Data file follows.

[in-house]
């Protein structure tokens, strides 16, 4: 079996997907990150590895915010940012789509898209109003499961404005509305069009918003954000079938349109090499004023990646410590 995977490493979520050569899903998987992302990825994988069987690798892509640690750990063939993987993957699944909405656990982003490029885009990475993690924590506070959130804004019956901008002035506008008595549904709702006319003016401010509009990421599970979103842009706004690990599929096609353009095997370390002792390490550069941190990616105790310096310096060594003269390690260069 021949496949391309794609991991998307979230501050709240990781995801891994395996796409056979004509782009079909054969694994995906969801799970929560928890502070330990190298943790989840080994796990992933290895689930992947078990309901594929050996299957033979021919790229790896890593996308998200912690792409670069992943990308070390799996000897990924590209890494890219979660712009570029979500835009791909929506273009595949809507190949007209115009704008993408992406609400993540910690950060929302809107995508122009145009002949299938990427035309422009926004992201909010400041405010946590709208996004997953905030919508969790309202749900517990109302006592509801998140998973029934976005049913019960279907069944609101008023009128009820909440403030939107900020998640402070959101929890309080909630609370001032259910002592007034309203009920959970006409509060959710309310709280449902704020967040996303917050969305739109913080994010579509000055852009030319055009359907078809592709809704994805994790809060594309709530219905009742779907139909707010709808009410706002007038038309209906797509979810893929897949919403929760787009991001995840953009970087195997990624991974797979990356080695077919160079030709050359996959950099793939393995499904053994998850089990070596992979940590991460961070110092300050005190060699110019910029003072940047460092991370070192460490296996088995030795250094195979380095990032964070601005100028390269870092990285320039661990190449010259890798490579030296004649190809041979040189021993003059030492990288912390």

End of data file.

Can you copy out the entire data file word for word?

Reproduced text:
[in-house]
């Protein structure tokens, strides 16, 4: 079996997907990150590895915010940012789509898209109003499961404005509305069009918003954000079938349109090499004023990646410590 995977490493979520050569899903998987992302990825994988069987690798892509640690750990063939993987993957699944909405656990982003490029885009990475993690924590506070959130804004019956901008002035506008008595549904709702006319003016401010509009990421599970979103842009706004690990599929096609353009095997370390002792390490550069941190990616105790310096310096060594003269390690260069 021949496949391309794609991991998307979230501050709240990781995801891994395996796409056979004509782009079909054969694994995906969801799970929560928890502070330990190298943790989840080994796990992933290895689930992947078990309901594929050996299957033979021919790229790896890593996308998200912690792409670069992943990308070390799996000897990924590209890494890219979660712009570029979500835009791909929506273009595949809507190949007209115009704008993408992406609400993540910690950060929302809107995508122009145009002949299938990427035309422009926004992201909010400041405010946590709208996004997953905030919508969790309202749900517990109302006592509801998140998973029934976005049913019960279907069944609101008023009128009820909440403030939107900020998640402070959101929890309080909630609370001032259910002592007034309203009920959970006409509060959710309310709280449902704020967040996303917050969305739109913080994010579509000055852009030319055009359907078809592709809704994805994790809060594309709530219905009742779907139909707010709808009410706002007038038309209906797509979810893929897949919403929760787009991001995840953009970087195997990624991974797979990356080695077919160079030709050359996959950099793939393995499904053994998850089990070596992979940590991460961070110092300050005190060699110019910029003072940047460092991370070192460490296996088995030795250094195979380095990032964070601005100028390269870092990285320039661990190449010259890798490579030296004649190809041979040189021993003059030492990288912390």